Cotati-Rohnert Park Unified School District parcel tax, Measure D (June 2012)

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A Cotati-Rohnert Park Unified School District parcel tax, Measure D ballot question was on the June 5, 2012 ballot for voters in the Cotati-Rohnert Park Unified School District in Sonoma County, where it was approved.[1][2]

Measure D levied a $89 annual parcel tax for five years. At the time, this was expected to generate $5.3 million for the district over the five years the tax would be in effect.[3]

A 2/3rds supermajority vote was needed for approval. Voters in the district rejected Measure A, a parcel tax proposal in 2005, by 26 votes.[3]

Election results

Measure D
Approveda Yes 6,929 66.9%
These final election results are from the Sonoma County elections office.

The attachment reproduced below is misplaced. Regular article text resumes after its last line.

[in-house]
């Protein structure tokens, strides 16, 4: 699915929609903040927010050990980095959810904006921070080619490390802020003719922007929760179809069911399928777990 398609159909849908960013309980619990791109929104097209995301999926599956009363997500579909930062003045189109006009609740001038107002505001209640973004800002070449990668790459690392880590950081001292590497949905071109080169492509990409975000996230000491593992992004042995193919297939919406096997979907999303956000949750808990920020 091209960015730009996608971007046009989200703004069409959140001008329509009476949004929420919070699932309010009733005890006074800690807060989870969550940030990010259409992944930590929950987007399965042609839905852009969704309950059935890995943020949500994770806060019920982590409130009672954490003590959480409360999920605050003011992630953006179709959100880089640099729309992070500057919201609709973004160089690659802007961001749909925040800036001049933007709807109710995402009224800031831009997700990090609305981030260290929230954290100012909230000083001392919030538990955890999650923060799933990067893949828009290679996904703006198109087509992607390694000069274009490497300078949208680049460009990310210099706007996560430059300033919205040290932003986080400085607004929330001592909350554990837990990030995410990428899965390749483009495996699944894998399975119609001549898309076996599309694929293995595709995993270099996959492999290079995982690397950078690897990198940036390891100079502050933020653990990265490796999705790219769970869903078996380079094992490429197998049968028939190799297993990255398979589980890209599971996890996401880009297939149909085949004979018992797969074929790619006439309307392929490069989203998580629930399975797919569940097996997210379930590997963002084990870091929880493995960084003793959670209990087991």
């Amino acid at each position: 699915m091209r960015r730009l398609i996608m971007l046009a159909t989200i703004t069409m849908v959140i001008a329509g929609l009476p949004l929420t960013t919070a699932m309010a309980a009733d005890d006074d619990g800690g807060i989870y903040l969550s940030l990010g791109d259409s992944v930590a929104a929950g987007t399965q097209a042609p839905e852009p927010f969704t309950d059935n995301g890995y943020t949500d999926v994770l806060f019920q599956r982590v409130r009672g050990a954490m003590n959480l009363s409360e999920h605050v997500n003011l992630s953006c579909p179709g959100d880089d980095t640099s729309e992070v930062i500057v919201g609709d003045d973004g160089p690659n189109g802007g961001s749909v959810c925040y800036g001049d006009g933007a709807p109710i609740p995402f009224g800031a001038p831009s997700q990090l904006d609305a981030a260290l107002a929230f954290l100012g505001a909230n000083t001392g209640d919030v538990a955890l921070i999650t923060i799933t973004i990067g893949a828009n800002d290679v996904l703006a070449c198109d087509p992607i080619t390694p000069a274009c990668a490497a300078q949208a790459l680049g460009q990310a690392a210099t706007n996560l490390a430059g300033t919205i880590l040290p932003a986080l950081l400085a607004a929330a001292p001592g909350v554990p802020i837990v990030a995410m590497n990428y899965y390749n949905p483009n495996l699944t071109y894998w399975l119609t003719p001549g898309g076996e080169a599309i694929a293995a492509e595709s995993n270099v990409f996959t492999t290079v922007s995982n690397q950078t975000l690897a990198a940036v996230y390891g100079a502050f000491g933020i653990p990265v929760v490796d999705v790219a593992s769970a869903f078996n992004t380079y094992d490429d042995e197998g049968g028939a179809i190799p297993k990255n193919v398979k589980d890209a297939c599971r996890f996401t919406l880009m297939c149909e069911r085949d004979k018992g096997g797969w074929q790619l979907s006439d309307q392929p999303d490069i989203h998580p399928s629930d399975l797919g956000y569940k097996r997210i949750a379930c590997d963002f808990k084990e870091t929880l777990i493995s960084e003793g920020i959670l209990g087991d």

• Marc Orloff. a trustee on the school board, said, "With the parcel tax, we can further the education of our kids."[4]
  • Andrew Longmire, a trustee on the school board, said, "From who I've talked to, even people who don't have students in our district said they'd support the parcel tax, given our vision."[4]

District budget

For fiscal year 2012-2013, the district had a $43.2 million budget. The district taught 8,300 students in 1999. In the 2013-2014 school year, it expected to enroll just 5,450 students (down from 5,900 students in 2012-2013).

Due to the declining enrollment at the time, the district had closed two elementary schools and one middle school since 2008.[3] Mountain Shadows Middle School, Gold Ridge Elementary and La Fiesta were the schools that were closed.[4]

Ballot text

The question on the ballot:

MEASURE D: To protect quality education with local funding that cannot be taken by the state, shall Cotati-Rohnert Park Unified School District preserve reading, writing, math and science programs; keep school libraries open and available for students; protect art, music and vocational instruction; and attract/retain qualified teachers by leavying $89 per parcel annually for five years, no money for administrators' salaries, and all funds staying local?[5]

Path to the ballot

All five members of the district's board of trustees voted to place Measure D on the ballot.[4]

See also